William May

Associate Professor

The Saban Research Institute
Childrens Hospital Los Angeles

Research Topics

  • Cancer Genetics,
  • Cancer Cell Biology,
  • Gene Regulation/Transcription

Research Overview

Title: The role of EWS/ets chimeric proteins in the biology of the Ewing Sarcoma Family of Tumors.

A diverse collection of human malignancies are associated with aberrant transcription factors. The Ewings Sarcoma Family of Tumors (ESFT) are a common bone and soft tissue tumor of adolescence and young adulthood, including more traditional diagnosic entities such as peripheral Primitive Neuroectodermal Tumor (pPNET) and Askin Tumor. Relentlessly aggressive, the members of this tumor family are highly undifferentiated and offer few clues as to their origins. However, one feature nearly all these tumors share is the presence of an aberrant transcription factor fusing the N-terminal portion of the EWS gene to the C-terminal portion of an ets transcription factor. This striking association and multiple lines of experimental evidence indicate that the biology of these chimeric transcription factors is central to the development and sustenance of these tumors. Therefore, a major objective in understanding the biology of these unique tumors is to elucidate those targets of biologic consequence which are aberrantly regulated as a result of EWS/ets chimera.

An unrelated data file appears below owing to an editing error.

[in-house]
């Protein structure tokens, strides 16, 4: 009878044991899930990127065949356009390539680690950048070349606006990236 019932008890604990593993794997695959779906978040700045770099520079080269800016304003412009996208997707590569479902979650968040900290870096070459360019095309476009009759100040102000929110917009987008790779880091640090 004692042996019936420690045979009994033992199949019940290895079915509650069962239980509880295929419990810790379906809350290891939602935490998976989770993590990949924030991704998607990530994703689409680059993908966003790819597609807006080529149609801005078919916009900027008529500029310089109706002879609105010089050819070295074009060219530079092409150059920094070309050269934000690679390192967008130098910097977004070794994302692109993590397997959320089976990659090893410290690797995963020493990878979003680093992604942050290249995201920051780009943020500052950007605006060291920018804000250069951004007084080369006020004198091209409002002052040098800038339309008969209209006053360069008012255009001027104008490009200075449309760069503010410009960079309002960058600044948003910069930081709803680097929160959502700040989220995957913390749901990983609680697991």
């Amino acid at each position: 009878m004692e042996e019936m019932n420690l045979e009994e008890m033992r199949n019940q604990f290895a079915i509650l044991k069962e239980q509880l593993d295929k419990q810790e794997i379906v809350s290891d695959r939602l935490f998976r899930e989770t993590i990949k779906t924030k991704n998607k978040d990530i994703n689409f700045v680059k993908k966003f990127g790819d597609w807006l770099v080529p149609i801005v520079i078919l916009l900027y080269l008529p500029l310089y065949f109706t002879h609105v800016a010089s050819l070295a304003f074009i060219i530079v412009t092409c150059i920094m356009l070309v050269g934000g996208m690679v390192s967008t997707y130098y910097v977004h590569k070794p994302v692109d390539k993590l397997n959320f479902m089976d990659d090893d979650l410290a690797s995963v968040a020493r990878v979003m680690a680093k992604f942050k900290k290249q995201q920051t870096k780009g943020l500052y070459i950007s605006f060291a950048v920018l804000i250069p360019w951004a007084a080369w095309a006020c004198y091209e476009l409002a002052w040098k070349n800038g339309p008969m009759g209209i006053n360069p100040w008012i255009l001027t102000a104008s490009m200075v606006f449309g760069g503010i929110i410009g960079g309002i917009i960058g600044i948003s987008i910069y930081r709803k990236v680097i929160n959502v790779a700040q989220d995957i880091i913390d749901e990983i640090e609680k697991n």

The focus of my lab effort is to accomplish this goal though the use of an expression cloning approach in which biologically relevant genes that act downstream of EWS/FLI are isolated, identified, and evaluated for their role in tumor biology. Using shuttle vector systems, we have identified targets of EWS/ets transcriptional deregulation such as Platelet Derived Growth Factor C (PDGF-C) which appear to in part mediate the oncogenic effects of EWS/ets proteins. Using these techniques and our knowledge of already identified targets, we can begin to trace some of the steps that result in the development of these malignancies. This understanding will provide a valuable paradigm for the study of the wide array of malignancies that are associated with aberrant transcription factors.